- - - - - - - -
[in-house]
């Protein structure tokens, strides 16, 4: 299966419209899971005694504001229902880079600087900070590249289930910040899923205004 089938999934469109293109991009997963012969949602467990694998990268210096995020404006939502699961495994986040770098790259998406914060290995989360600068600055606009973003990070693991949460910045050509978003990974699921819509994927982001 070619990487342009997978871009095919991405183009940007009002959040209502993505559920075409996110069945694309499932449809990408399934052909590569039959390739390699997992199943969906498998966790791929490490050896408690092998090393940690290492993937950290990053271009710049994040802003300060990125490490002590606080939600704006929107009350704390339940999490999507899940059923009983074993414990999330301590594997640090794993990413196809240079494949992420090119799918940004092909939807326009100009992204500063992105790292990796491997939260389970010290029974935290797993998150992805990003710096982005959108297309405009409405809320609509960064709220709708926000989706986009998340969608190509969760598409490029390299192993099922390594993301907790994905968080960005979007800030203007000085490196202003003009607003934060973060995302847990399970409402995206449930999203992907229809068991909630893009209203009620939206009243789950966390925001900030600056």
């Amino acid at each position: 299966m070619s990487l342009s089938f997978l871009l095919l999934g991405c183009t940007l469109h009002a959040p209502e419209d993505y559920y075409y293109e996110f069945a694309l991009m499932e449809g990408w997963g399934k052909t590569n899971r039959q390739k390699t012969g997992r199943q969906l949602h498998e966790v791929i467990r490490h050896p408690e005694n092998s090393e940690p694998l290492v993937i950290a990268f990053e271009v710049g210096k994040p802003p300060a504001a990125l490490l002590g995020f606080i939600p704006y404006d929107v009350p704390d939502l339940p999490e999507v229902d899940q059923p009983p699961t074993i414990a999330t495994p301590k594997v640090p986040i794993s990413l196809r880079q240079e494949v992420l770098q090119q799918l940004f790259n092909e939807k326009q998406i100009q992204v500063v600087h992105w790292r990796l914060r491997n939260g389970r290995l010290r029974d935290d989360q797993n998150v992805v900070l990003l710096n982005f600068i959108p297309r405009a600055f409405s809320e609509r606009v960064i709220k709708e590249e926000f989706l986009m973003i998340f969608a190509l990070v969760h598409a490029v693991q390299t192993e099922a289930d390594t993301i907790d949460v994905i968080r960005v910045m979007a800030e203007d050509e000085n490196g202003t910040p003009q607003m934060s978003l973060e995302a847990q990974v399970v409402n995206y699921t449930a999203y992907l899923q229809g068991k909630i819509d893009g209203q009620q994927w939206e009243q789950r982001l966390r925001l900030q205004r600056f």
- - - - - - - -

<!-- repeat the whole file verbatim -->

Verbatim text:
[in-house]
């Protein structure tokens, strides 16, 4: 299966419209899971005694504001229902880079600087900070590249289930910040899923205004 089938999934469109293109991009997963012969949602467990694998990268210096995020404006939502699961495994986040770098790259998406914060290995989360600068600055606009973003990070693991949460910045050509978003990974699921819509994927982001 070619990487342009997978871009095919991405183009940007009002959040209502993505559920075409996110069945694309499932449809990408399934052909590569039959390739390699997992199943969906498998966790791929490490050896408690092998090393940690290492993937950290990053271009710049994040802003300060990125490490002590606080939600704006929107009350704390339940999490999507899940059923009983074993414990999330301590594997640090794993990413196809240079494949992420090119799918940004092909939807326009100009992204500063992105790292990796491997939260389970010290029974935290797993998150992805990003710096982005959108297309405009409405809320609509960064709220709708926000989706986009998340969608190509969760598409490029390299192993099922390594993301907790994905968080960005979007800030203007000085490196202003003009607003934060973060995302847990399970409402995206449930999203992907229809068991909630893009209203009620939206009243789950966390925001900030600056």
């Amino acid at each position: 299966m070619s990487l342009s089938f997978l871009l095919l999934g991405c183009t940007l469109h009002a959040p209502e419209d993505y559920y075409y293109e996110f069945a694309l991009m499932e449809g990408w997963g399934k052909t590569n899971r039959q390739k390699t012969g997992r199943q969906l949602h498998e966790v791929i467990r490490h050896p408690e005694n092998s090393e940690p694998l290492v993937i950290a990268f990053e271009v710049g210096k994040p802003p300060a504001a990125l490490l002590g995020f606080i939600p704006y404006d929107v009350p704390d939502l339940p999490e999507v229902d899940q059923p009983p699961t074993i414990a999330t495994p301590k594997v640090p986040i794993s990413l196809r880079q240079e494949v992420l770098q090119q799918l940004f790259n092909e939807k326009q998406i100009q992204v500063v600087h992105w790292r990796l914060r491997n939260g389970r290995l010290r029974d935290d989360q797993n998150v992805v900070l990003l710096n982005f600068i959108p297309r405009a600055f409405s809320e609509r606009v960064i709220k709708e590249e926000f989706l986009m973003i998340f969608a190509l990070v969760h598409a490029v693991q390299t192993e099922a289930d390594t993301i907790d949460v994905i968080r960005v910045m979007a800030e203007d050509e000085n490196g202003t910040p003009q607003m934060s978003l973060e995302a847990q990974v399970v409402n995206y699921t449930a999203y992907l899923q229809g068991k909630i819509d893009g209203q009620q994927w939206e009243q789950r982001l966390r925001l900030q205004r600056f």